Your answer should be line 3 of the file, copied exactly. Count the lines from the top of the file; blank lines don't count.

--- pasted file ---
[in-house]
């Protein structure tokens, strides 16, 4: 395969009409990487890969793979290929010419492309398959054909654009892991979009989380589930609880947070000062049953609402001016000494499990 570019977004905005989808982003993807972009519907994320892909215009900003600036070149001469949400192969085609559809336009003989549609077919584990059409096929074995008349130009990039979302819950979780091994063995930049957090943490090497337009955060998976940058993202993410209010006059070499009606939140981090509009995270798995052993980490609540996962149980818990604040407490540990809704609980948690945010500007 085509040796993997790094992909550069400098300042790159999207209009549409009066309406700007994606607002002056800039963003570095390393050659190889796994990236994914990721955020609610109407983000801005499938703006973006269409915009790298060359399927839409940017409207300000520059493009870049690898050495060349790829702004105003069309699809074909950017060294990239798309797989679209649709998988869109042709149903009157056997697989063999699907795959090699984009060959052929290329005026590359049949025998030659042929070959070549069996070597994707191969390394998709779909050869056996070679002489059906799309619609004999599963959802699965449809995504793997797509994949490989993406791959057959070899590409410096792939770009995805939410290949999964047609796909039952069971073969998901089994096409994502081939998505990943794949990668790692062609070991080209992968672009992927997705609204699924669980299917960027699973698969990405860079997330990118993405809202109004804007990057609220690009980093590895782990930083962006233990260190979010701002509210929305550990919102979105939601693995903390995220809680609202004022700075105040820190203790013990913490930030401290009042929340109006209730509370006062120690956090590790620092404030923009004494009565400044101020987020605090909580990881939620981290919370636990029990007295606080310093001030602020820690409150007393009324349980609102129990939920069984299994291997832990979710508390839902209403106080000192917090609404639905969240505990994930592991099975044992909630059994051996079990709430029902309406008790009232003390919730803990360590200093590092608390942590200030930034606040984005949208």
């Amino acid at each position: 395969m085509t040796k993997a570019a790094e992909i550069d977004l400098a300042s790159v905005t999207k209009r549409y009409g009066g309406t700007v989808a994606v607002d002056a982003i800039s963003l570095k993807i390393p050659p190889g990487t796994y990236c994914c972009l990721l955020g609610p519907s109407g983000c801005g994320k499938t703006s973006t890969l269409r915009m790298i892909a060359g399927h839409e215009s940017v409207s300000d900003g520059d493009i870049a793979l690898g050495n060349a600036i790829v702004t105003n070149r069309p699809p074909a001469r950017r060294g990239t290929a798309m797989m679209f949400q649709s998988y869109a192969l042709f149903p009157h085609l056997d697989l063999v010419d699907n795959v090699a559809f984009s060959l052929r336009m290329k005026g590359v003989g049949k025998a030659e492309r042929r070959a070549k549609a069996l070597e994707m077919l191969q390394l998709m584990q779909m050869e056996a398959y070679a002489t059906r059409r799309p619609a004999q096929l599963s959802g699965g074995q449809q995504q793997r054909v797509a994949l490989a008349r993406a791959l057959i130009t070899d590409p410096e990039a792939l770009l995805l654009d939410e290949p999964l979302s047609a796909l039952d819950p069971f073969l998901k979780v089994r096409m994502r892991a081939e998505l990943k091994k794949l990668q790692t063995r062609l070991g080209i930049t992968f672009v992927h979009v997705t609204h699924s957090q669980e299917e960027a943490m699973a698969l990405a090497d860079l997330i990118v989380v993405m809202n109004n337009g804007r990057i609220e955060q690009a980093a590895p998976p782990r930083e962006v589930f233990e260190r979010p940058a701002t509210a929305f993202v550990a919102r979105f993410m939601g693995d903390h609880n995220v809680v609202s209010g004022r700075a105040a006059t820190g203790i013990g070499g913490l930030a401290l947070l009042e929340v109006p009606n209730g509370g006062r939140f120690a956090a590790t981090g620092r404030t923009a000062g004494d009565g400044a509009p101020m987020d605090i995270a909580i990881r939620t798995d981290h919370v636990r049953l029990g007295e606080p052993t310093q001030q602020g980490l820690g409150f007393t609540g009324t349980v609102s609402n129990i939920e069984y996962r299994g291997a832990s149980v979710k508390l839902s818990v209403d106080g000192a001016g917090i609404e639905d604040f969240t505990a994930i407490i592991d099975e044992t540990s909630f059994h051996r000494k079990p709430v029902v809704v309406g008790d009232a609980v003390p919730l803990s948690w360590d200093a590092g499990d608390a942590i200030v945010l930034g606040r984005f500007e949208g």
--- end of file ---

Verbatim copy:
């Amino acid at each position: 395969m085509t040796k993997a570019a790094e992909i550069d977004l400098a300042s790159v905005t999207k209009r549409y009409g009066g309406t700007v989808a994606v607002d002056a982003i800039s963003l570095k993807i390393p050659p190889g990487t796994y990236c994914c972009l990721l955020g609610p519907s109407g983000c801005g994320k499938t703006s973006t890969l269409r915009m790298i892909a060359g399927h839409e215009s940017v409207s300000d900003g520059d493009i870049a793979l690898g050495n060349a600036i790829v702004t105003n070149r069309p699809p074909a001469r950017r060294g990239t290929a798309m797989m679209f949400q649709s998988y869109a192969l042709f149903p009157h085609l056997d697989l063999v010419d699907n795959v090699a559809f984009s060959l052929r336009m290329k005026g590359v003989g049949k025998a030659e492309r042929r070959a070549k549609a069996l070597e994707m077919l191969q390394l998709m584990q779909m050869e056996a398959y070679a002489t059906r059409r799309p619609a004999q096929l599963s959802g699965g074995q449809q995504q793997r054909v797509a994949l490989a008349r993406a791959l057959i130009t070899d590409p410096e990039a792939l770009l995805l654009d939410e290949p999964l979302s047609a796909l039952d819950p069971f073969l998901k979780v089994r096409m994502r892991a081939e998505l990943k091994k794949l990668q790692t063995r062609l070991g080209i930049t992968f672009v992927h979009v997705t609204h699924s957090q669980e299917e960027a943490m699973a698969l990405a090497d860079l997330i990118v989380v993405m809202n109004n337009g804007r990057i609220e955060q690009a980093a590895p998976p782990r930083e962006v589930f233990e260190r979010p940058a701002t509210a929305f993202v550990a919102r979105f993410m939601g693995d903390h609880n995220v809680v609202s209010g004022r700075a105040a006059t820190g203790i013990g070499g913490l930030a401290l947070l009042e929340v109006p009606n209730g509370g006062r939140f120690a956090a590790t981090g620092r404030t923009a000062g004494d009565g400044a509009p101020m987020d605090i995270a909580i990881r939620t798995d981290h919370v636990r049953l029990g007295e606080p052993t310093q001030q602020g980490l820690g409150f007393t609540g009324t349980v609102s609402n129990i939920e069984y996962r299994g291997a832990s149980v979710k508390l839902s818990v209403d106080g000192a001016g917090i609404e639905d604040f969240t505990a994930i407490i592991d099975e044992t540990s909630f059994h051996r000494k079990p709430v029902v809704v309406g008790d009232a609980v003390p919730l803990s948690w360590d200093a590092g499990d608390a942590i200030v945010l930034g606040r984005f500007e949208g």